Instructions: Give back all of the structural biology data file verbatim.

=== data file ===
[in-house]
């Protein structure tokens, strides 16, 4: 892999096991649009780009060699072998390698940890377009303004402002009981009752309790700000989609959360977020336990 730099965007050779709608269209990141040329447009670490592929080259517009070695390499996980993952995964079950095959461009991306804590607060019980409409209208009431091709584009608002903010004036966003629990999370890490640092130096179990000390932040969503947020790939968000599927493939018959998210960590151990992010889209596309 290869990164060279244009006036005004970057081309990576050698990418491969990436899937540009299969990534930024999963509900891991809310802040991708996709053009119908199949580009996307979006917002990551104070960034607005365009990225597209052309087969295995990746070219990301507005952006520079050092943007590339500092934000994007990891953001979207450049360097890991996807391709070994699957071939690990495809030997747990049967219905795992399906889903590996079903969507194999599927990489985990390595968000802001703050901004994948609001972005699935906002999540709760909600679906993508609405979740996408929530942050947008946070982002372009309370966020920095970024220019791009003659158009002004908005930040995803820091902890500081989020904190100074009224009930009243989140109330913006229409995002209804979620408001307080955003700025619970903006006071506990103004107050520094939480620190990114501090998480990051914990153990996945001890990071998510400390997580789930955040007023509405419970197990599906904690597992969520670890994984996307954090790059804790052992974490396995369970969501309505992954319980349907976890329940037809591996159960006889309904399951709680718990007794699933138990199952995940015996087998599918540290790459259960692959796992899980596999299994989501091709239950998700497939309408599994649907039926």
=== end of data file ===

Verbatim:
[in-house]
């Protein structure tokens, strides 16, 4: 892999096991649009780009060699072998390698940890377009303004402002009981009752309790700000989609959360977020336990 730099965007050779709608269209990141040329447009670490592929080259517009070695390499996980993952995964079950095959461009991306804590607060019980409409209208009431091709584009608002903010004036966003629990999370890490640092130096179990000390932040969503947020790939968000599927493939018959998210960590151990992010889209596309 290869990164060279244009006036005004970057081309990576050698990418491969990436899937540009299969990534930024999963509900891991809310802040991708996709053009119908199949580009996307979006917002990551104070960034607005365009990225597209052309087969295995990746070219990301507005952006520079050092943007590339500092934000994007990891953001979207450049360097890991996807391709070994699957071939690990495809030997747990049967219905795992399906889903590996079903969507194999599927990489985990390595968000802001703050901004994948609001972005699935906002999540709760909600679906993508609405979740996408929530942050947008946070982002372009309370966020920095970024220019791009003659158009002004908005930040995803820091902890500081989020904190100074009224009930009243989140109330913006229409995002209804979620408001307080955003700025619970903006006071506990103004107050520094939480620190990114501090998480990051914990153990996945001890990071998510400390997580789930955040007023509405419970197990599906904690597992969520670890994984996307954090790059804790052992974490396995369970969501309505992954319980349907976890329940037809591996159960006889309904399951709680718990007794699933138990199952995940015996087998599918540290790459259960692959796992899980596999299994989501091709239950998700497939309408599994649907039926």